Australia's team doctor says a coronavirus vaccine may not be found before next year's Tokyo Games. Image by AP PHOTO

Summer Olympics

Coronavirus vaccine doubtful for Olympics

2020-05-26 18:10:26

Developing a coronavirus vaccine in time for next year’s Olympic Games is doubtful, the chief medical officer of Australia’s team says.

Dr David Hughes says it’s not a “fait accompli” that a vaccine will be found.

“There have been attempts in the past to develop a vaccine to coronavirus and they have been unsuccessful,” Dr Hughes said on Tuesday.

“Certainly if we got an effective vaccine, that would be an absolute game changer.

“But whether that arrives in time for the Olympics and Paralympics is somewhat doubtful.”

Japan’s medical association has said it would be difficult to stage next year’s Tokyo Games without the discovery of a coronavirus vaccine.

The Olympics, originally scheduled in July and August 2020, have been postponed until next year amid the global coronavirus pandemic.

“My advice is, in terms of planning for the Paralympics and Olympics next year in Tokyo, we need to make an assumption that there will not be vaccine,” Dr Hughes said.

“And that means it will not be business as usual and it will be a very different looking Olympics from what has been before.”

Dr Hughes, speaking to a National Sport Integrity Forum, said Australia’s Olympic hierarchy was working on contingency plans.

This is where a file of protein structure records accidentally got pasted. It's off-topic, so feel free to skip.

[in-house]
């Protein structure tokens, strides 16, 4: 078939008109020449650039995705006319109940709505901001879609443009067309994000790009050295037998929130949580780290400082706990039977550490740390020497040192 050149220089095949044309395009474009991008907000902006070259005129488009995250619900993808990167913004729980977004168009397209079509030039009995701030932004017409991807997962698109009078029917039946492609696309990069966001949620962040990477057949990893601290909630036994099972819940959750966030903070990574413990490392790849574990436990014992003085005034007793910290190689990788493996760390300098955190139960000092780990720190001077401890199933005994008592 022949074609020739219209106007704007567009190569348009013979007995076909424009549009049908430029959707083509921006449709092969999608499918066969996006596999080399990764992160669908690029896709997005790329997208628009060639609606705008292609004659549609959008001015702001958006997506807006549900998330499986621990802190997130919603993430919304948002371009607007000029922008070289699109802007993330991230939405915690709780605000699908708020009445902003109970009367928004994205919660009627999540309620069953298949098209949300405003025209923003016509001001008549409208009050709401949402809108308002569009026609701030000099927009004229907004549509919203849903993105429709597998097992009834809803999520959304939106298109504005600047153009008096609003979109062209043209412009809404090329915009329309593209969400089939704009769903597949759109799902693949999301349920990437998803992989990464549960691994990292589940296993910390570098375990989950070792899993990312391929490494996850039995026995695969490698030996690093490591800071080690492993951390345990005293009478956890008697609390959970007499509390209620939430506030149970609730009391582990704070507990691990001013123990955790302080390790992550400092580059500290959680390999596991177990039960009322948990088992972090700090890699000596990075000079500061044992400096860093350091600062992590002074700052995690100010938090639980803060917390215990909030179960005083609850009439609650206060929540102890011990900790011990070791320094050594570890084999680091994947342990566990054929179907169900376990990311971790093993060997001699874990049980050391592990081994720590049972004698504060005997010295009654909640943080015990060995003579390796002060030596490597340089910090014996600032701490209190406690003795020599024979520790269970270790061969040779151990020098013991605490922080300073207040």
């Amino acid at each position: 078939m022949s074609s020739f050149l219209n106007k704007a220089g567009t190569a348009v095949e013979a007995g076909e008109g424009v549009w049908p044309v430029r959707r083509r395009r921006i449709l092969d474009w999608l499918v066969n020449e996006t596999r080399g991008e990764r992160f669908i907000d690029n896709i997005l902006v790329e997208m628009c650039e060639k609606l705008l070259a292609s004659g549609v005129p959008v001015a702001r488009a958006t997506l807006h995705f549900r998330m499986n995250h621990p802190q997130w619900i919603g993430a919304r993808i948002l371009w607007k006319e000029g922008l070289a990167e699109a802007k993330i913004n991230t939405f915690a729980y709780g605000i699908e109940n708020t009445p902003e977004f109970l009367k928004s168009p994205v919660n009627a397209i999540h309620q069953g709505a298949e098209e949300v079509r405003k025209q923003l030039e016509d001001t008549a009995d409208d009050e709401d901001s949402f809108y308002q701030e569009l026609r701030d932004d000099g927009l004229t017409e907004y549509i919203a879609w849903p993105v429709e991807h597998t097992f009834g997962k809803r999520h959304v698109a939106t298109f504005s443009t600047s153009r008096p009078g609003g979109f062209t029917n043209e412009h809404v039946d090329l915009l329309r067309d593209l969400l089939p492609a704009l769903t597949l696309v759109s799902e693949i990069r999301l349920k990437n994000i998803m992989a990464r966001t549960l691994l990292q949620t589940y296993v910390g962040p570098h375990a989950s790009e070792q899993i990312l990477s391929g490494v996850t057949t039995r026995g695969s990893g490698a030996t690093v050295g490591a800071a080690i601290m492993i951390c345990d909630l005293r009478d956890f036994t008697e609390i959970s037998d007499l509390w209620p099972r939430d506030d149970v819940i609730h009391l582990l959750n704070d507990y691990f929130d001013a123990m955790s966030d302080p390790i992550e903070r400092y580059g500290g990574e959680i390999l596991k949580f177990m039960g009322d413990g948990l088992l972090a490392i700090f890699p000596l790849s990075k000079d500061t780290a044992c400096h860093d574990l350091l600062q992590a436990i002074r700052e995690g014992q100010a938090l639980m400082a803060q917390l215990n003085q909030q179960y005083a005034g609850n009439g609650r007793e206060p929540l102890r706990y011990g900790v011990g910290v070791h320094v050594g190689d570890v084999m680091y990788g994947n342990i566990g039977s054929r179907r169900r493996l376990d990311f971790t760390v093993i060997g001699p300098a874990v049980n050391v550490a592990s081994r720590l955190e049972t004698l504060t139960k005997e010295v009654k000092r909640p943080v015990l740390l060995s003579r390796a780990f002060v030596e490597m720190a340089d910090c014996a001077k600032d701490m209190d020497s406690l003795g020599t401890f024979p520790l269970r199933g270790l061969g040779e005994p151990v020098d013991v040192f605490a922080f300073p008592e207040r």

“We know that the key underpinning fact contributing to transmission is the number of unnecessary contacts that people have between each other,” he said.

“So we need to look at an Olympics that minimises interaction between individuals.”

The Australian team, expected to be about 850 strong, may not arrive or stay in Tokyo en masse.

“We may need to look at staggered start times and finish times where individuals go in, do what they need to do to compete and then leave again, leaving a relatively small Australian footprint,” Dr Hughes said.

“That is one option.

“We would also need to look at what particular processes the Japanese government might put in place in terms of quarantine and testing.

“Really what we need to see over the next few months is how well the rest of the world brings their outbreaks under control.

“Because that certainly will make the whole Olympics and Paralympics much more viable, if we see global transmission rates coming under control over the next four to six months.”